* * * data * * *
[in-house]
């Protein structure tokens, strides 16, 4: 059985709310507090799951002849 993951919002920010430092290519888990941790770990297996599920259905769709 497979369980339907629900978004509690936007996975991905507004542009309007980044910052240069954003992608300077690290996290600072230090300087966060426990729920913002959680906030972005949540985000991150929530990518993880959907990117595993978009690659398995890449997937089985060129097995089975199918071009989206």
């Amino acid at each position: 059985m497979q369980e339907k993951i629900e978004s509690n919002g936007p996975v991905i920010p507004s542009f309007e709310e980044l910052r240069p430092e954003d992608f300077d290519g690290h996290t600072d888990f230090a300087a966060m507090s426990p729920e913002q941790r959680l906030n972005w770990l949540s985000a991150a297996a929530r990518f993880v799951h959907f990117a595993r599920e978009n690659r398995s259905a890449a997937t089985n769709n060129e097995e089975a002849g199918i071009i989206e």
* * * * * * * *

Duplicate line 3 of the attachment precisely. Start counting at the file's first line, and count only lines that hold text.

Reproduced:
């Amino acid at each position: 059985m497979q369980e339907k993951i629900e978004s509690n919002g936007p996975v991905i920010p507004s542009f309007e709310e980044l910052r240069p430092e954003d992608f300077d290519g690290h996290t600072d888990f230090a300087a966060m507090s426990p729920e913002q941790r959680l906030n972005w770990l949540s985000a991150a297996a929530r990518f993880v799951h959907f990117a595993r599920e978009n690659r398995s259905a890449a997937t089985n769709n060129e097995e089975a002849g199918i071009i989206e």